Tuesday, November 17, 2009


Listen to this story, check out these links, and may we be aware of what is happening to women all across the nation. We all know someone who has breast cancer, or we ourselves have fought it, may we stand up as women and fight this. Our health is important and we need to stand together. National Breast Cancer Foundation Awareness Bulletin Posted by Kevin Williams At 34 years old, I felt a lump while performing a breast self-exam. Concerned, I got a mammogram that detected breast cancer. If I had not had a breast self-exam and a mammogram, I would not be alive today and the National Breast Cancer Foundation would not exist.
This recent recommendation by the US Preventive Services Task Force is dangerous because it suggests that women lay down their best weapon in the fight against breast cancer, which is early detection.
Cost should not be the determining factor of whether a woman lives or dies.
Janelle Hail Founder & CEO National Breast Cancer Foundation, Inc.
Notable Quotes: The American Cancer Society released a statement specifically saying, “With its new recommendations, the Task Force is essentially telling women that mammography at age 40 to 49 save lives; just not enough of them.”
Dr. Therese Bevers, Professor of Clinical Cancer Prevention, University of Texas M. D. Anderson Cancer Center, CNN: "We disagree with their conclusions," Dr. Therese Bevers said of the task force. "You have to screen more women. It's the value we put on zero women dying."
Daniel B. Kopans, Radiology Professor at Harvard Medical School, Washington Post: "Tens of thousands of lives are being saved by mammography screening, and these idiots want to do away with it," said Daniel B. Kopans, a radiology professor at Harvard Medical School. "It's crazy -- unethical, really."
Dr. Cynara Commer, Professor of Surgery Mt. Sinai’s Surgical Oncology, Fox News: "For every seven to 10 women that are being overdiagnosed or overtreated, we're saving one woman's life and I think for me that's worth it," said Dr. Cynara Commer, a professor of surgery at Mt. Sinai's Surgical Oncology Department in New York. "That's worth finding that one cancer at early stage as opposed to late stage, and the argument that this is saving cost is sort of irrelevant because if we end up finding cancers at later stages, those women have to go much more aggressive treatment," Commer added. Commer said she is very concerned that the new guidelines are the top of a slippery slope toward rationing, and questioned the timing as the Senate is about to vote on health care reforms that could end up containing a so-called public option. "The government-run insurance companies are definitely going to be using these federal guidelines as opposed to using the American Cancer Society guidelines, and the American Cancer Society is not going along with these guidelines, and we can only hope that the private insurance companies don't follow suit," she said. "I think it's coming down to saving costs. I don't think we should be doing that at the expense of women," she added.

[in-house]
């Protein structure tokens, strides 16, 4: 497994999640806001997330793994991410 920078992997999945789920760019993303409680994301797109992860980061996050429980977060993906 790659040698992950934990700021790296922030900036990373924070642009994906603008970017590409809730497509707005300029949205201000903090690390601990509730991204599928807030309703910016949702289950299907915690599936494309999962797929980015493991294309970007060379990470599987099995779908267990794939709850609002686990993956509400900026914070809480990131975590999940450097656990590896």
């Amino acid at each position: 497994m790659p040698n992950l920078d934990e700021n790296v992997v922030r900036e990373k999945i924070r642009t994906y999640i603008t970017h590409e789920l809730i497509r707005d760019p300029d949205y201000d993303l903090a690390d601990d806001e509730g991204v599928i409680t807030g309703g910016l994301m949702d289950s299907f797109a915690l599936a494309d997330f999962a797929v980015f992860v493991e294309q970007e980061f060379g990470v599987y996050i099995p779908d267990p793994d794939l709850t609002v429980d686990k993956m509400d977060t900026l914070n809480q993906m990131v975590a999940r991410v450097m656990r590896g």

Dr. Sanjai Gupta, Chief Medical Correspondent for CNN: The bottom line is that I think the recommendations that we have heard for many years probably aren’t going to change in the eyes and minds of most Dr.’s that we’ve talked to. They say talk to your Dr. before getting a mammogram. I’m a Dr. and I’ve talked to a lot of other Dr’s out there. I think the recommendations and advice from most Dr’s is still going to be that, look, a mammogram is not a perfect test. One day we are going to be able to individualize whose most at risk of breast cancer and recommend the best test for those people. But, for the time being, mammography is the best screening test out there and to start at the age of 40.
Links: 1. USA Today:
2. ABC News:
3. Fox News:
4. Washington Post:
5. U.S. Preventive Services Task Force:
6. Newsday:
7. Examiner:
8. CNN:http://www.cnn.com/2009/HEALTH/11/16/mammography.recommendation.changes/index.html
9. NY Times:
10. NY Times:
11. Wall St. Journal:
The facts are indisputable. Early Detection saves lives. Start your plan now at
www.nbcf.org/edp and tell someone you love to make sure they have an Early Detection Plan.


Related Posts Plugin for WordPress, Blogger...